The name derives from Giovanni Mara, a second-rate cellist, whose main claim to fame was that he had the good fortune to marry Gertrude Elizabeth Schmöhling, one of the premier violinists at the turn of the century. Mara is generally described as a drunkard, and his wife divorced him in 1799.
How Many Strads?, Doring, Bein & Fushi, Doring, Bein & Fushi, How Many Strads? (1999 edition), Chicago
Exhibited at the South Kensington Invesntions Exhibition in 1885.
Celebrated Violins and Their Owners, Eugene Polonaski, The Violin Times, May, 1897, London
"He [Baldovino] had parted with his old and mythical companion, the 'Mara' Stradivari of 1711 after selling it to Heinrich Schiff a few years before, but the cello's anecdotes went on. . . One in particular is that of the 1963 shipwreck in the river Rio De La Plata, involving the Trio De Trieste in hours of frozen waters, fires on board, lives lost (all the stuff in a second rate American movie) and then the miraculous recovery of the 'Mara' cello!"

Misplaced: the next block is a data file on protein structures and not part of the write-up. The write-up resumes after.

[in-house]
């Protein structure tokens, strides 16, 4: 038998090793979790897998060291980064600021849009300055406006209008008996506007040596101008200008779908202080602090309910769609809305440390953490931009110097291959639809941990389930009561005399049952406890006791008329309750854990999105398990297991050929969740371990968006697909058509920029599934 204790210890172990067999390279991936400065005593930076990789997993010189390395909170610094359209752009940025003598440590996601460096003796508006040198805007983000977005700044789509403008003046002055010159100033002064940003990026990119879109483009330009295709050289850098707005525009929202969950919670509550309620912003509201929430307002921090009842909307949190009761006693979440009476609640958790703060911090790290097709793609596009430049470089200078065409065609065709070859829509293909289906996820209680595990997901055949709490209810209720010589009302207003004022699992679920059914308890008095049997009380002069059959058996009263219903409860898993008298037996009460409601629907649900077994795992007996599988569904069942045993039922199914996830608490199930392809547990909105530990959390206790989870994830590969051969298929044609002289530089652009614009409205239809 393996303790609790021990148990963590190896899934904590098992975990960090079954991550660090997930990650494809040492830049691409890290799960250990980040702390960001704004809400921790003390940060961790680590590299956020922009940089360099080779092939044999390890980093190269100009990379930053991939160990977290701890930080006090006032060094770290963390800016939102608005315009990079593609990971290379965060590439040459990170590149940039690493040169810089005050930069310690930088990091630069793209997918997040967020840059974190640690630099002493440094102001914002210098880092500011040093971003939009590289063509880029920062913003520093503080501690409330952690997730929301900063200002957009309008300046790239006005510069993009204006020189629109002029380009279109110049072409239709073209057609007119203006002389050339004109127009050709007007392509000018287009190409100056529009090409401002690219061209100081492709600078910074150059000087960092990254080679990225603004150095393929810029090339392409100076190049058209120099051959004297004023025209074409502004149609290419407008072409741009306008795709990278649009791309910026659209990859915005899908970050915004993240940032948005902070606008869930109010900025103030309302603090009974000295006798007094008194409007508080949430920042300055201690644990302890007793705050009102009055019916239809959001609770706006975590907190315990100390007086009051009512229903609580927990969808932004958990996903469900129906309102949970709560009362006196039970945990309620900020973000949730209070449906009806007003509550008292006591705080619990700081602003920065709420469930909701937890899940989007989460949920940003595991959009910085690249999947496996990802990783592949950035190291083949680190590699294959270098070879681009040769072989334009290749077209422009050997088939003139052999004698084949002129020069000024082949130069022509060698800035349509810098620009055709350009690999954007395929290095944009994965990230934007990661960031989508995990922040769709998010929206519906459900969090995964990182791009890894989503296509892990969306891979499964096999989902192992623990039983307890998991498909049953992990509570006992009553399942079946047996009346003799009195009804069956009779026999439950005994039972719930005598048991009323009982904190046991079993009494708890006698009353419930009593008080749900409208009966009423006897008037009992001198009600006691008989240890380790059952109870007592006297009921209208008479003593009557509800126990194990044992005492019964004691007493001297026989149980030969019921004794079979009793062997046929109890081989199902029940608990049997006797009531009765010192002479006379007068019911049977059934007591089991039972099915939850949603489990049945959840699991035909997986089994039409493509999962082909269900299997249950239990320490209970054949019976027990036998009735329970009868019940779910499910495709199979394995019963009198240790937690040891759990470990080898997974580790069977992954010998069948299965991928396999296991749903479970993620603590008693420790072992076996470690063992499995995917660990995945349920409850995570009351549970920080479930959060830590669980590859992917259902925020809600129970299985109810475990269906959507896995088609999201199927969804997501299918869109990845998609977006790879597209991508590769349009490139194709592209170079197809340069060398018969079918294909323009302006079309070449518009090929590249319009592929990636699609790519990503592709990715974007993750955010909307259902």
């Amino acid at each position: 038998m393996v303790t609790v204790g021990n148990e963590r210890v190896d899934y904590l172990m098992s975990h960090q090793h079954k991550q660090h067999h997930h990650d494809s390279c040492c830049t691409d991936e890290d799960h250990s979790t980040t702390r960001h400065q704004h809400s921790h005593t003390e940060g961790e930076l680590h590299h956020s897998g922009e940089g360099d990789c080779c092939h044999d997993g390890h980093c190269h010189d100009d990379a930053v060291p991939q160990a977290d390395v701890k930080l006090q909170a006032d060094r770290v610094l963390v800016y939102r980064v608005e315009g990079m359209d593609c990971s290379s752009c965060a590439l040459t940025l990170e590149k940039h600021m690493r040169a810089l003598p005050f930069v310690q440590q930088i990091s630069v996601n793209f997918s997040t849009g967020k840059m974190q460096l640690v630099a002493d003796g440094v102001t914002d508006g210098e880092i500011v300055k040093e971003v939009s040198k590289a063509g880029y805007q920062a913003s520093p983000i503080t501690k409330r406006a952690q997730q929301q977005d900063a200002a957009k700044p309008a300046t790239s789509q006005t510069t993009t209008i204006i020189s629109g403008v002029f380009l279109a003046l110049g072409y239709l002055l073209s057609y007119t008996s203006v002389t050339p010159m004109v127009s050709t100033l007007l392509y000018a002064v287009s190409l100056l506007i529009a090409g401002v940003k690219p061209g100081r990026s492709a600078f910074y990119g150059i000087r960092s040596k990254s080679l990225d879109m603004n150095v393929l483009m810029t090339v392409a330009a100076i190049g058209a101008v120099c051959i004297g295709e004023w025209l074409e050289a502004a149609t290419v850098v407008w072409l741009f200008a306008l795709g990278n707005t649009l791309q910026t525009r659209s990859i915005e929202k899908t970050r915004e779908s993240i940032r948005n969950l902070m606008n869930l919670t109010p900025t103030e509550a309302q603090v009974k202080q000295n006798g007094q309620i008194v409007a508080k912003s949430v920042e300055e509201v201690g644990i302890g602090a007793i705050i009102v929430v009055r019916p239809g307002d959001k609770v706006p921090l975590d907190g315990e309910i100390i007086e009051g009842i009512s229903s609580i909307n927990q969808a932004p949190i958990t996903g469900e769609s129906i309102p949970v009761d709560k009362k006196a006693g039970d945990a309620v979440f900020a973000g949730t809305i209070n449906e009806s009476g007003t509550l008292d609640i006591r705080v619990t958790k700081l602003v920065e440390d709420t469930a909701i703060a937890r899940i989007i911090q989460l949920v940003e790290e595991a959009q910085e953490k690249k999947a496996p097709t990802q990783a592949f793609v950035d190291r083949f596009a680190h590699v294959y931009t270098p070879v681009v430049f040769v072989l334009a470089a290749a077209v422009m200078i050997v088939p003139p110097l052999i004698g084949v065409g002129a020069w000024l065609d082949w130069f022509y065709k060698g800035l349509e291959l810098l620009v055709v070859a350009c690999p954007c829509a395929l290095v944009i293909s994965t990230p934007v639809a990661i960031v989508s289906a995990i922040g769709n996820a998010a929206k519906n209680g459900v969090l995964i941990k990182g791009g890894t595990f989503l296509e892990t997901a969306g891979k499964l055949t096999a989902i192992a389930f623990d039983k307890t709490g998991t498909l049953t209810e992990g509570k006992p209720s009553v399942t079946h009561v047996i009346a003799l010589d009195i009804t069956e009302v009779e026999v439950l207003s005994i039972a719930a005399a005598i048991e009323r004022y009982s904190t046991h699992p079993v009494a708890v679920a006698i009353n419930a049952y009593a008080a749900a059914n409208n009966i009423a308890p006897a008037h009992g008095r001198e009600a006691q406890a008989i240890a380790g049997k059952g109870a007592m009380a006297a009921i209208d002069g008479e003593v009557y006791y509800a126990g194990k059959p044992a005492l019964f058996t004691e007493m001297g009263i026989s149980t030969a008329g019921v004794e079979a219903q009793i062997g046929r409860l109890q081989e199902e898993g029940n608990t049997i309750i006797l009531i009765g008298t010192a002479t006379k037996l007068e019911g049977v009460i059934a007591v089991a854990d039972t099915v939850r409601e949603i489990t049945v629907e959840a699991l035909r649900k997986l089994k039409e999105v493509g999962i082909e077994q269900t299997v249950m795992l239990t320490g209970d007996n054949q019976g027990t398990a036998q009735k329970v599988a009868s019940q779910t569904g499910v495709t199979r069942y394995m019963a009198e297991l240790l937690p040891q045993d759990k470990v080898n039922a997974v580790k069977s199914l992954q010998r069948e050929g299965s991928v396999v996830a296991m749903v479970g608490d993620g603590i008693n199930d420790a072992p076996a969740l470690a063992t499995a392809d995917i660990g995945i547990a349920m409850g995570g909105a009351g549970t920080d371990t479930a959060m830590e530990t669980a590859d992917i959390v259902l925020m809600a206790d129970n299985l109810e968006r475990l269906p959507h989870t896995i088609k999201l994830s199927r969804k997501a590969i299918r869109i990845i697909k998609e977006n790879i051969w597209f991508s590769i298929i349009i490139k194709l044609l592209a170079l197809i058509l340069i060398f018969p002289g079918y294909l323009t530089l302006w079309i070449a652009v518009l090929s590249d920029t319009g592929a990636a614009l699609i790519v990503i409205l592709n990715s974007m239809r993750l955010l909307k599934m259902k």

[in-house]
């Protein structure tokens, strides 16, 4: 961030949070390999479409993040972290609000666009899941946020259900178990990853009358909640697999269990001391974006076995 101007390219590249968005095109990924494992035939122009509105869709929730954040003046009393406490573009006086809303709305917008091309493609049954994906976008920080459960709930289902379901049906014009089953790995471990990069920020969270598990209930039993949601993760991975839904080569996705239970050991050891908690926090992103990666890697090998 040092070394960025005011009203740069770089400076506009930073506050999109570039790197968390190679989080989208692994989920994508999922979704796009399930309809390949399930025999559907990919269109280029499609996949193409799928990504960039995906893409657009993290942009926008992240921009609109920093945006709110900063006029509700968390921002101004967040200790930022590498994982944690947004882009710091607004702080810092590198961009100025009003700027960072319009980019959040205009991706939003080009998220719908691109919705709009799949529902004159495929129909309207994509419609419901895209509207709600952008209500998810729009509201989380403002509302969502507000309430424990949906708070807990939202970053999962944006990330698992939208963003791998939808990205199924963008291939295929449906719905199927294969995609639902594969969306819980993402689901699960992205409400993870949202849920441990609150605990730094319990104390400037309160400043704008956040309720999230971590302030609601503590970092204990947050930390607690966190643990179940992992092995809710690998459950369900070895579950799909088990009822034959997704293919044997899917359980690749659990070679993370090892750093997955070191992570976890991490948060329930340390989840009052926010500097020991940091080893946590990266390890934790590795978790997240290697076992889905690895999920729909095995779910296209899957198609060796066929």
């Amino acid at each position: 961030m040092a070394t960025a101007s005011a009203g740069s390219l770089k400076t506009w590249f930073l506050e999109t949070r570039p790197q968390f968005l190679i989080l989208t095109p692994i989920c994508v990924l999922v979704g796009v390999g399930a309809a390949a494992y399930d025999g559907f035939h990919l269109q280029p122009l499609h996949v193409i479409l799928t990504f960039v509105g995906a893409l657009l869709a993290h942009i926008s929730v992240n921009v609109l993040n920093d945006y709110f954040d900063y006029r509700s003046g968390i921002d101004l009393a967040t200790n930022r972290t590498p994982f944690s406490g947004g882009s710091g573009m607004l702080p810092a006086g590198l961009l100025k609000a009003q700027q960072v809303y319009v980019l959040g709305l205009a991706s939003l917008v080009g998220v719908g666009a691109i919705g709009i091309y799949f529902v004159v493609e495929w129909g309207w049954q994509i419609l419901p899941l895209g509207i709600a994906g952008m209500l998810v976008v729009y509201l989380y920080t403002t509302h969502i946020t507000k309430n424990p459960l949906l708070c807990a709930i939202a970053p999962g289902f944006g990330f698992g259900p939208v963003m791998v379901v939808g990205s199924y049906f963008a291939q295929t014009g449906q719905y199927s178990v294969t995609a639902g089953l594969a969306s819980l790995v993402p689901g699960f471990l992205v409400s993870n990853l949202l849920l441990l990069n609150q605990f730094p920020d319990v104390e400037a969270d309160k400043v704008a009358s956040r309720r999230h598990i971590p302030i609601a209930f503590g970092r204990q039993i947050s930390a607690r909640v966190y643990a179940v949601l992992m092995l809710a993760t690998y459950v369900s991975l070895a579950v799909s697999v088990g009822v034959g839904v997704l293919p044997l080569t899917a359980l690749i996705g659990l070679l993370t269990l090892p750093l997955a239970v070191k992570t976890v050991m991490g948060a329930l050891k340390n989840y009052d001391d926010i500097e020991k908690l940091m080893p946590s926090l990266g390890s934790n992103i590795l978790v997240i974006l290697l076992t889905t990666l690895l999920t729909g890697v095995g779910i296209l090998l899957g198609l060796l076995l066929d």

Il Violincello Mainardi-Baldovino, Claude Lebet, Il Violoncello Mainardi-Baldovino
"Mara, the husband of the gifted Madame Mara, was a good player, but a drunken fellow, and behaved ill to his wife. He brought over a fine instrument of this maker, the tone of which was everything that could be desired, especially that of the first string, it was musical aud rich, with much power ; the figure or mottle of the wood was extremely beautiful. It is believed that Mr. Crossdill purchased this instrument from Mara, and that he sold it at the beginning of the present century to General Bosville, afterwards Lord Macdonald. His son disposed of it to Mr. Lucas, who played on it for some time at the Italian Opera, where he succeeded Lindley
as principal violoncellist, and subsequently parted with it to Mr. John Whitmore Isaac, of Worcester."
The History of the Violin and Other Instruments Played On With the Bow From the Remotest Times to the Present, William Sandys and Simon Andrew Forster, The History of the Violin and Other Instruments Played On With the Bow From the Remotest Times to the Present, London
"Photographs of the parts of this instrument, which became severely damages as a result of being immersed in water, due to the sinking of the ship off the river Plate on which Mr. Baldovino was travelling. The instrument was subsquently restored by us at a cost of £1000."
W. E. Hill & Sons Photographic Archive, W. E. Hill & Sons Photographic Archive